Catechism

Saturday, December 04, 2004

Thin Edge of the Wedge

America has admitted to using evidence gained by torture.

Evidence gained by torture can be used by the US military review panels deciding the fate of detainees at Guantanamo Bay, the US Government has conceded.

Lawyers acting for Australian detainees in Cuba have called on the Australian Government to renounce the practice.

About 70 years ago, the United States Supreme Court ruled evidence gained through torture was inadmissible.

Deputy associate Attorney-General, Brian Boyle, has told the District Court in Washington DC, that the Guantanamo review panels are allowing such evidence.

This development is shocking and deplorable, but hardly surprising. The US military and the White House have given clear indications that they consider the law to be at best, only a minor hindrance to their activities; human rights--even those of terrorists or members of the Taliban--are non-existant.

I seriously doubt that Howard will denounce this US practice. Howard is too closely aligned with Bush to now criticise or condemn the Bush administration. Most likely, he will do everything he can to ignore or cover-up the issue, perhaps saying things like "let's wait for an investigation" or "don't make broad assumptions" or "there is no evidence that the Australians held at Guantanamo Bay were tortured, so why should we care?"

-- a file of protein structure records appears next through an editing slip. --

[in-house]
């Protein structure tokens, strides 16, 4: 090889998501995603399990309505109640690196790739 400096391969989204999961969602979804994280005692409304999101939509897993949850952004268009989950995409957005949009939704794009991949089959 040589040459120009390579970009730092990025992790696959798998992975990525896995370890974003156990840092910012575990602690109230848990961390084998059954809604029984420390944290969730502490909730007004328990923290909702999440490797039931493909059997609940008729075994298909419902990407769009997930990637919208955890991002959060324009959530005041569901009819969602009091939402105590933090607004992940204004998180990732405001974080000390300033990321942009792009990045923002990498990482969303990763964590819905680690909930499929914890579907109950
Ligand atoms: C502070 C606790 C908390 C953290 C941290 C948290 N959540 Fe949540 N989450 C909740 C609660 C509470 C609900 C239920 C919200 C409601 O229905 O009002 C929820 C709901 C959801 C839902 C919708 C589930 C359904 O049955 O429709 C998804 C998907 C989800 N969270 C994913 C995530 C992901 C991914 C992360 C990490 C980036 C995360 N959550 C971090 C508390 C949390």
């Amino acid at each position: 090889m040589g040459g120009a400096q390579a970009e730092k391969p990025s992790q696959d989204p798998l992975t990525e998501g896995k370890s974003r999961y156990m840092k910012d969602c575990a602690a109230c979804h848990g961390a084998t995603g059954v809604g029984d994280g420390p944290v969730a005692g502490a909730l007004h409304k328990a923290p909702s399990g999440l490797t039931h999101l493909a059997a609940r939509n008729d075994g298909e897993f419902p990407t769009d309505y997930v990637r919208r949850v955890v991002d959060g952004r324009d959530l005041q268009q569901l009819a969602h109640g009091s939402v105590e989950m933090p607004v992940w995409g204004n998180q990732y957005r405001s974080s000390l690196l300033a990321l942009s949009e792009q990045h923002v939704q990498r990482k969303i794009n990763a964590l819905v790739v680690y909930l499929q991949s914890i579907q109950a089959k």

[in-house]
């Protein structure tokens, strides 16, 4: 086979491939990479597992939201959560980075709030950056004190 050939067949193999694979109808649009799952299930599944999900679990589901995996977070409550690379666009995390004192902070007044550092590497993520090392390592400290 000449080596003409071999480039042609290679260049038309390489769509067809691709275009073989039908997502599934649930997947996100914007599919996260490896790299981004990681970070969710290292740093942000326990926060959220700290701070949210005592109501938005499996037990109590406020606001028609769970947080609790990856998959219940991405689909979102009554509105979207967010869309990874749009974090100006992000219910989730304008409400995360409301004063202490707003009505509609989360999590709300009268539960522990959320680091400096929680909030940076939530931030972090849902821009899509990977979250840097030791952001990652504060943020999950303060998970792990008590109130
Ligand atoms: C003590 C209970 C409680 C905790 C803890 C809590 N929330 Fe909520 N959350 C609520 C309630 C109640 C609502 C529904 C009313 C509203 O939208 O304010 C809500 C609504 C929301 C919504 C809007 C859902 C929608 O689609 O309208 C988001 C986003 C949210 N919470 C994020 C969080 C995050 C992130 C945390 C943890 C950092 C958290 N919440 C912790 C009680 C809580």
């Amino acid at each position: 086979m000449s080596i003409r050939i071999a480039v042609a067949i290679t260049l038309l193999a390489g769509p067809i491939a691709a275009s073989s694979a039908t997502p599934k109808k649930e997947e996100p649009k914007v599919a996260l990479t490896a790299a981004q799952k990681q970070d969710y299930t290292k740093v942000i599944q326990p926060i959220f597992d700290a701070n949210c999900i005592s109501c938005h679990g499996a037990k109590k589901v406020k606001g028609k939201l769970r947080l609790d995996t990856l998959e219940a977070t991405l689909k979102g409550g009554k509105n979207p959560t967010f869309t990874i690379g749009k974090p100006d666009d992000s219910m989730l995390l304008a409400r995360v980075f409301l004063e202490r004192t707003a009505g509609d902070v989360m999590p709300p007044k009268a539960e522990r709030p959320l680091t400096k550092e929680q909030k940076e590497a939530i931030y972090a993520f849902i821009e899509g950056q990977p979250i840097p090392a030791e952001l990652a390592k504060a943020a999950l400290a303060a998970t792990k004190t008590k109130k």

4 Comments:

  • At December 05, 2004 5:02 am, Blogger Nic White said…

    I think torture is a legitimare means of gaining information if other options have been exhausted and the information is important enough, like if it could save lives.

     
  • At December 05, 2004 10:54 am, Blogger Alex said…

    Apart from the fact that it has been demonstrated countless times over historany that torture is not reliable for information extraction, the entire practice is abominable and degrades the humanity of both torturer and tortured.

     
  • At December 06, 2004 3:21 pm, Blogger B. S. Fairman said…

    It is always the person who is not being tortured that defends it.

     
  • At December 07, 2004 11:43 am, Blogger Kroke said…

    I think Zizek put it best when he said that the very fact that torture is being 'discussed' in a political forum, is scary enough. You are already morally bankrupt when you introduce a dialogue that weighs the pros and cons of torture; as if it is something you can come to a compromise over. It is wrong, and there should be doubt about it.

     

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